Weaning is a multifactorial stressor, often encompassing separation from the dam and peers, mixing with unfamiliar animals, housing, novel handling and a change in diet and environment. The results of the present study demonstrate that the leukocyte transcriptomic environment is profoundly altered by weaning stress, at least up to 7 days post-weaning and that a number of processes are transcriptionally activated to increase immune cell adhesion and migration, potentially serving to increase immune surveillance following exposure to weaning stress.
Neutrophilia resulting from a stressor, as seen in this study, has been frequently reported in both cattle [5, 6, 9, 10, 19] and humans . This can partly be attributed to a surge of cortisol [35, 36] which may result in a series of physiological alterations to neutrophil function including the release of a large number of immature neutrophils from the bone marrow [37, 38], an increase in neutrophil chemotaxis  and a reduction in the neutrophil apoptotic rate [35, 36, 40, 41]. However, circulating cortisol concentrations peak early in the stress response and it is probable that the infrequent sampling intervals employed in the current study likely missed the true peak [42, 43].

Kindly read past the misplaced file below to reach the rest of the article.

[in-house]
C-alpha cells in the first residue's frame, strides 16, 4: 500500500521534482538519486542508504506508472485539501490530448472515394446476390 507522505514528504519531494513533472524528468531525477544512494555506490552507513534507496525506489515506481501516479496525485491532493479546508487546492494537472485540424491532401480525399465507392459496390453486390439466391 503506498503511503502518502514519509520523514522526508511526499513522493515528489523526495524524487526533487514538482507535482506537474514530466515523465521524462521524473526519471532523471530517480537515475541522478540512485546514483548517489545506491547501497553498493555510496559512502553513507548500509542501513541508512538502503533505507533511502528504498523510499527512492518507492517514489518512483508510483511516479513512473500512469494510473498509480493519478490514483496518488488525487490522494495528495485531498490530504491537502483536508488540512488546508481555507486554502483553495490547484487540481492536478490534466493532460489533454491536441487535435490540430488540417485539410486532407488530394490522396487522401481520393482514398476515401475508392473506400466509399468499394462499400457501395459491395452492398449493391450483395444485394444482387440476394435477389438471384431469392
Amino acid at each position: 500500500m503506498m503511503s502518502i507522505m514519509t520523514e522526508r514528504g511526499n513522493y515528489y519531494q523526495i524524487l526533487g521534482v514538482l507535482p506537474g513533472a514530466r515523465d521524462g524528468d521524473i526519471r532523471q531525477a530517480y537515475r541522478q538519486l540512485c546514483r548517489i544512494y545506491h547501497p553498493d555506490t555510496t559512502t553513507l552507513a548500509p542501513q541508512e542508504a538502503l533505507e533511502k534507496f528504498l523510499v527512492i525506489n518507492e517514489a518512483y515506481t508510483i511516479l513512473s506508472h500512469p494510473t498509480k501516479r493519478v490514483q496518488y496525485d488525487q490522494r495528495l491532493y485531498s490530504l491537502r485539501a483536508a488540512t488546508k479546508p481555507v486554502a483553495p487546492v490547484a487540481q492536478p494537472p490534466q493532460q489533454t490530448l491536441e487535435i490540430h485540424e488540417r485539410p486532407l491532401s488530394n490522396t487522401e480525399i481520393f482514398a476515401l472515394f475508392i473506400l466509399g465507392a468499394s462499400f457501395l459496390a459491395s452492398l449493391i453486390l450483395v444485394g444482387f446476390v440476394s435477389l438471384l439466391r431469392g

It has previously been reported that stress-induced cortisol surges inhibit CD62L (L-selectin) expression on bovine neutrophils, thus reducing endothelial adhesion and subsequent migration to sites of infection [19, 44, 45]. However, several other bovine transport , castration  and weaning  studies have failed to identify this suppression transcriptionally. Furthermore, L-selectin expression may not be necessary to maintain leukocyte rolling as platelets have been reported to re-establish leukocyte trafficking in CD62L deficient mice . It is clear that a number of genes involved in integrin binding are up-regulated in weaned calves and that, while no difference in the expression of CD62L was identified, several other important integrins involved in cell adhesion and migration were up-regulated, in addition to a clear activation of platelets. The induction of a number of genes involved in transmembrane transport, including the glucose carrier family SLC5, the potassium dependent sodium/calcium exchanger SLC24, and the sodium and chloride dependent neurotransmitter transporter, SLC6A15, demonstrates an increased role for transmembrane transport of small molecules to leukocytes , and further work is necessary to examine if this may be involved in their functional activation.